The Chamber of Digital Commerce’s Smart Contracts Symposium this week included a panel that focused its attention on blockchain smart contracts and the difficulties regulators could face as they try to exercise their oversight power. The panel included two representatives from U.S. regulatory agencies: the Financial Industry Regulatory Authority (FINRA) and the Commodity Futures Trading Commission (CFTC). The representatives acknowledged that both agencies have been closely monitoring the rise of distributed ledger technology.
Many people paint a mental picture in their heads of crony capitalism as a room full of old rich guys, smoking cigars, watching the ticker, and counting piles of money freshly squeezed from peasant folk. In reality, crony capitalism is more about the government wielding their monopoly of unquestionable force to choose which private businesses are winners, and which ones are losers. Some might compare crony capitalism to fascist style control over the private sector. Mega corporations and unions have very deep pockets and can buy favors such as subsidies or favorable regulation that can give them an almost monopolistic advantage over small businesses. Governments should instead be championing small businesses and all the real economic benefits they bring to the country, because without a fair and level playing field, many of these small enterprises will fail.
Cryptocurrency can play a role in ending this cycle, helping free markets thrive once again.
The United States Department of Commerce’s Internet Policy Task Force (IPTF) will be hosting a public meeting on December 9, 2016, to explore and promote options for improving the online marketplace. That meeting is scheduled to be held in the Madison Auditorium at the United States Patent and Trademark Office from 8:30 AM to 4:00 PM, and will focus on digital rights for copyrighted works, digital registry interoperability, and new technologies like the blockchain. Interested parties can view a live webcast online.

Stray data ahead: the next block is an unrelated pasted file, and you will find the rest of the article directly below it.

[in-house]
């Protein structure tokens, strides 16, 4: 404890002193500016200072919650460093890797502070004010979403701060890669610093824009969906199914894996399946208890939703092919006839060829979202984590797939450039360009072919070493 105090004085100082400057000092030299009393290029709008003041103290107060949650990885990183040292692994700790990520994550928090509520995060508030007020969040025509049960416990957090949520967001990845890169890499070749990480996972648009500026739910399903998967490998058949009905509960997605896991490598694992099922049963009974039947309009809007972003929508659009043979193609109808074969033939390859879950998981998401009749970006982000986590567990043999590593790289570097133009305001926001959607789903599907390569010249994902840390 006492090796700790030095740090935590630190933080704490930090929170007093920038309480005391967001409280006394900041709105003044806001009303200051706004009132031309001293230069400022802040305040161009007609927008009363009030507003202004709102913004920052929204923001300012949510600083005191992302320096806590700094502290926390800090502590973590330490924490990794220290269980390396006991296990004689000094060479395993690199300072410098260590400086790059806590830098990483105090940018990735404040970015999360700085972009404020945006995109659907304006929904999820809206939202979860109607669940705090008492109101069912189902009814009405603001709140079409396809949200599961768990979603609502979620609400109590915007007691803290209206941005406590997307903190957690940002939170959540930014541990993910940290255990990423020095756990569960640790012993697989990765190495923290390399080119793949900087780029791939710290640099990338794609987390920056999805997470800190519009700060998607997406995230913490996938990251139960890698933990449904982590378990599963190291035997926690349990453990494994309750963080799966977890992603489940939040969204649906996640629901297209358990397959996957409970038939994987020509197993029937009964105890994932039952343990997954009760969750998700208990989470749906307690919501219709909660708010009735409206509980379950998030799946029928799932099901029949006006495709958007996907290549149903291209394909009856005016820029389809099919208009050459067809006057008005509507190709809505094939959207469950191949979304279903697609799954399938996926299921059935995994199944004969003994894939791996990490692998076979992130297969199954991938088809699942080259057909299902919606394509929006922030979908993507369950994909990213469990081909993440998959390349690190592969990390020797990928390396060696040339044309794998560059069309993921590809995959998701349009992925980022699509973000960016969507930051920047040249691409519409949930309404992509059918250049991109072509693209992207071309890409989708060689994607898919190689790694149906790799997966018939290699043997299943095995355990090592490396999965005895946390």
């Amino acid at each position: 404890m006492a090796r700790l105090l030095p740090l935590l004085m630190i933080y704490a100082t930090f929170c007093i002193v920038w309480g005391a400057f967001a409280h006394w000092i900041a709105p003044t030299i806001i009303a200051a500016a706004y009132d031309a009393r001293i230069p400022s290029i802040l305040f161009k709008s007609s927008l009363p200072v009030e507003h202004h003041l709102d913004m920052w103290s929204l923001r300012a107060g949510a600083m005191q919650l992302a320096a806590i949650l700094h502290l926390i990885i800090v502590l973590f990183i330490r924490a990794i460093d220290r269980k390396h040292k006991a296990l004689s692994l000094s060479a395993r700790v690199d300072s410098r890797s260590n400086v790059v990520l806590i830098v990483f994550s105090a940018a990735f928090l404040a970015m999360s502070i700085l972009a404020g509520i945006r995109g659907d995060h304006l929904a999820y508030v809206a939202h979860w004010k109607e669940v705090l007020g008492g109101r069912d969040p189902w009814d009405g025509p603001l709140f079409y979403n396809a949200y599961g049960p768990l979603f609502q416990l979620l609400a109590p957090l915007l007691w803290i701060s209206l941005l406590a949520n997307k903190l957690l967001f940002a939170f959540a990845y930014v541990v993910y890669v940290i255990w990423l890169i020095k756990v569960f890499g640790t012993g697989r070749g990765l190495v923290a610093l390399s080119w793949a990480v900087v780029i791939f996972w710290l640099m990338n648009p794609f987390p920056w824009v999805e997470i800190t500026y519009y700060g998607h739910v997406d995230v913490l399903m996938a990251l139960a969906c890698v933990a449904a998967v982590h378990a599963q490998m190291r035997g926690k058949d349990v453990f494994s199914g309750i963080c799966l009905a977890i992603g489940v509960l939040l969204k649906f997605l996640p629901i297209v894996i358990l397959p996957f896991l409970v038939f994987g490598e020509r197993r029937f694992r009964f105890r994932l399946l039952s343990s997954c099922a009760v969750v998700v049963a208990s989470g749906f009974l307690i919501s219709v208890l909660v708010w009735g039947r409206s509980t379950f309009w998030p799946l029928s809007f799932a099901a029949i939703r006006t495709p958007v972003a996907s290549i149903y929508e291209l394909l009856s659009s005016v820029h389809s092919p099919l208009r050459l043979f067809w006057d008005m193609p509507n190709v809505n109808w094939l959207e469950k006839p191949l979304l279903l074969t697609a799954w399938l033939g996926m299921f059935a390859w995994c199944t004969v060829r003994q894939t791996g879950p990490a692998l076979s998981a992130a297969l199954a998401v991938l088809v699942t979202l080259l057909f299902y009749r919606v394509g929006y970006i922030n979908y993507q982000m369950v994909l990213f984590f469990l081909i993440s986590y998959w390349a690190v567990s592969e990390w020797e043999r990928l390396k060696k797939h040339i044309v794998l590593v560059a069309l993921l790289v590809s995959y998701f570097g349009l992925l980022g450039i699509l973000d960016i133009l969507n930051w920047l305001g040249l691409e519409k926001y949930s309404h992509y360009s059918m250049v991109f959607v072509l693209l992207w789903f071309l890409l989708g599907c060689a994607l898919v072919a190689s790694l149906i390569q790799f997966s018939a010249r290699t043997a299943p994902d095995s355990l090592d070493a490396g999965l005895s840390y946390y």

The state government in Illinois this week announced that its Digital Currency Regulatory Guidance proposal had been released for public comment. The guidance provides an overview of the Illinois Department of Financial and Professional Regulation’s (IDFPR) policy on cryptocurrency, as well as its interpretation of how the state’s Transmitters of Money Act apply to various digital currency activities. The IDFPR release is part of a broader effort to incorporate blockchain technology into the state’s official government operations.
Russia’s federal tax service weighed in on the subject of cryptocurrency legality this week when it released a document confirming that digital currencies are indeed legal to own and use inside the Russian Federation. In its assessment, the tax services declared that cryptocurrencies are viewed as foreign currencies, and that transactions using those currencies are monetary transactions. Under Russia’s current monetary control system, that also means that digital currency transactions are not subject to financial reporting requirements.